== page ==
Pella

The Mosaics of Rhodes, Greece.

The Mosaics of Rhodes, Greece (or How Mosaics Should be Seen)

mosaics of Rhodes
Partridge feeding her chicks, 2nd century AD, Rhodes Archeological Museum, Greece. Photo: @Helen Miles Mosaics

The conversation went a bit like this:

D: There are some really good off-season deals on flights to the islands. Shall we go?

Me: Yes!

D: Santorini or Rhodes?

Me: (Inner musing: Santorini = the whole Greek thing. White washed houses set on cliffs over looking azure seas. Rhodes = mosaics)  Rhodes! 

mosaics of Rhodes
Mosaic floor, Rhodes Archeological Museum, Greece. Photo: @Helen Miles Mosaics

And so off we went one weekend to see the mosaics of Rhodes, Greece. As it happens, Rhodes is a perfect place to really see mosaics, not just the tarted up ancient variety which now hang on museum walls. Pebble mosaics, characteristic of many of the Greek islands,  are everywhere in the medieval town of Rhodes covering pavements, shop entrance ways, hotel foyers and cafe floors. What a delight! Instead of cranning your neck to see mosaics plucked from their original settings and displayed like works of art in hushed settings or having to lean precariously over a barrier to get a closer view of them at archeological sites, here they are all over the place. Neither revered or disregarded; they are just there. Continue reading

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20 Ancient Mosaic Quiz Questions for Christmas 2015

Ancient Mosaic Quiz

  1. What is this?
  • a) a precusor of Galla Placidia’s Mausoleum in Ravenna?
  • b) a detail of a leprosy victim?
  • c) A leopard’s spots?

IMG_16542. Big bushy beard, droopy eyebrows and a resigned expression after wearing a synthetic fibre costume for too long in the toy department; looks like Father Christmas, but is really which Roman god?

Father Christmas, el Jem museum, destoop

3. How many ancient versions are there of the Unswept Floor Mosaic?

Unswept-floor-mosaic_Vatican-Museums_3rd_with-mouse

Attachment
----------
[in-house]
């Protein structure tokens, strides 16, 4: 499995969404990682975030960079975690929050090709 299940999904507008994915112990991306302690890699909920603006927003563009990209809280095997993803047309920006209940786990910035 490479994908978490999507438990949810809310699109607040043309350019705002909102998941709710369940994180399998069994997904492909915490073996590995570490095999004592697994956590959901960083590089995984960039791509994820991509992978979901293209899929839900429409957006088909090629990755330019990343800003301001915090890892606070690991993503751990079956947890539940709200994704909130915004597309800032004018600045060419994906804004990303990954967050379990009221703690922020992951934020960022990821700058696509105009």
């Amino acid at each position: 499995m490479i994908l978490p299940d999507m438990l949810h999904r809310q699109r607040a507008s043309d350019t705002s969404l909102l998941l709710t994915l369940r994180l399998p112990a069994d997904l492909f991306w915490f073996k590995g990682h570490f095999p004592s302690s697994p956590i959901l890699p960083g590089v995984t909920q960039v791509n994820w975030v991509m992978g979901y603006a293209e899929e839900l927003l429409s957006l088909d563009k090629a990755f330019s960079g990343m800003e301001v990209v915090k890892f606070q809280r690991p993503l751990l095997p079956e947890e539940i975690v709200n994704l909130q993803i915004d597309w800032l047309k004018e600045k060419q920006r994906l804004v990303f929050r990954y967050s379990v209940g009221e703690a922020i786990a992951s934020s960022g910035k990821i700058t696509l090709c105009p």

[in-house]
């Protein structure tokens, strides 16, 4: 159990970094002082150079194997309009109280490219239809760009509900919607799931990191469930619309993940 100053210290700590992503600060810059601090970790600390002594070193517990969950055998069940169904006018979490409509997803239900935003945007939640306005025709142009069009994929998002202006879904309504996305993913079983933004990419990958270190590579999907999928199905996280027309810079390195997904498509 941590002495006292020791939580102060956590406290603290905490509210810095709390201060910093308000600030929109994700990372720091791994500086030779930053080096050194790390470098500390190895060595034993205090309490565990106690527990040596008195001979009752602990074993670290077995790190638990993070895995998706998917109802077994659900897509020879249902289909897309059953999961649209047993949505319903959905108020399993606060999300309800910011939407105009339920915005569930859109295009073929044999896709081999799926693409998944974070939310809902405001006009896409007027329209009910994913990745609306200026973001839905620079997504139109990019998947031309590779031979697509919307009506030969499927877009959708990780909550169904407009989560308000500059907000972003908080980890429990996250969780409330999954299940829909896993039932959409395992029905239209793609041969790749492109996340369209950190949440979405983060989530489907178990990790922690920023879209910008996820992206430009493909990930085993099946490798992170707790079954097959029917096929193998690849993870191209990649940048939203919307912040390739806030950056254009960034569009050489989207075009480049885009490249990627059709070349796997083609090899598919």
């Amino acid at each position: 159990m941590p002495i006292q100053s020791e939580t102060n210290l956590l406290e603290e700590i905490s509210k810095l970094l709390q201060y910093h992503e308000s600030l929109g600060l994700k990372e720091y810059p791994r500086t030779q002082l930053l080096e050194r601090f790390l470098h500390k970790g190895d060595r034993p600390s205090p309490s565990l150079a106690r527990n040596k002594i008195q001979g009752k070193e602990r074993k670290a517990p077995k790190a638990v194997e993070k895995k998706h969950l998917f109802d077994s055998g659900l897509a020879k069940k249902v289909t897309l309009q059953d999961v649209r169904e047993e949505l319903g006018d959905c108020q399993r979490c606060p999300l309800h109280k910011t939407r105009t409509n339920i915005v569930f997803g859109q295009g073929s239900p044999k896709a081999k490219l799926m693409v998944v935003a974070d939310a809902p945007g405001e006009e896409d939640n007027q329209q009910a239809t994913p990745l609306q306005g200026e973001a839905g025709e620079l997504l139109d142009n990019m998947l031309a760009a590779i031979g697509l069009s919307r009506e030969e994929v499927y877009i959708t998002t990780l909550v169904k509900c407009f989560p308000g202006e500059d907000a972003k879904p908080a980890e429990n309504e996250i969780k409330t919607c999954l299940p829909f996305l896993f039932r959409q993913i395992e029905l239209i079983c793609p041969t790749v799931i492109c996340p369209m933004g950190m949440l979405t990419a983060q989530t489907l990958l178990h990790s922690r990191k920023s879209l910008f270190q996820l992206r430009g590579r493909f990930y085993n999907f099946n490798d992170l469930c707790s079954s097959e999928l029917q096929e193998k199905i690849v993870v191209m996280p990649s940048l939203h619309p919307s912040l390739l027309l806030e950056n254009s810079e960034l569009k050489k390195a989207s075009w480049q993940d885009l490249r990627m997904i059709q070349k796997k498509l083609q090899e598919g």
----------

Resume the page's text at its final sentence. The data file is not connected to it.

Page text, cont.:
4. Where would you find a rare Roman mosaic depiction of a giraffe? Continue reading

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A sealed tomb, a pile of ashes and the pebble mosaics of Pella

New discovery at Amphipolis tomb

There’s a fizz in the air. A crackle of excitement. Something is about to happen. Something big (we hope).

Amphipolis tomb mosaic - chariot led by Hermes
Amphipolis tomb mosaic – chariot led by Hermes.

First an unopened tomb dating from the time of Alexander the Great was found at Amphipolis in Greece (go here for a 3D video of the tomb’s structure).  Tombs from this period have been found before but this is something different. The tumulus covering it is huge – the largest ever found – and the walls surrounding it are capped with fine white marble. Next, things began to emerge. Two sphinxes were unearthed under the entry arch. Draped female stone figures, known as caryatids, were found on either side of a chamber door. Then, last week, part of a pebble mosaic,  measuring 4.5 metres by 3 metres, was revealed and the rest of the mosaic was cleared a few days later. Mosaics in a tomb! Whatever next? Continue reading

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Ancient mosaics and big cats

As you might have gathered by now, I have a bit of a mosaic fetish going on. You could even call it a problem. When I am not making mosaics, or fiddling about with designs, I have to admit I can often be found rummaging through photographs on Flickr and Pinterest in a furtive compulsion to look at them.

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Many of the more unusual ancient Roman mosaic images come from the Ancient Rome Facebook page and there are also wonderful images posted in the Flickr Antiques Mosaiques group for which I am very grateful, not to mention the ones which turn up on Pinterest which I jealously hoard on my Ancient Mosaics board.

There are abundant examples of wild animals in some of the oldest mosaics but big cats turn up more than most. Their obvious qualities of ferocity and beauty made them ideal candidates for the mosaic medium but their representation is varied, rangeing from the macabre:

martyr2To the tender:

Cleveland Museum of Art, Tiger and cubs.

Among the most famous and extraordinary mosaics featuring big cats are the ones of Pella, Greece (top). Made of finely calibrated pebbles, these mosaics date back almost 2,500 years and show Alexander the Great strutting his manly stuff out in the forests of Macedonia, hunting lions without a stitch on or a care in the world before vaulting on the back of an obliging leopard:

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Ah, but they are just the beginning. Here is a random selection of ancient mosaics and big cats:

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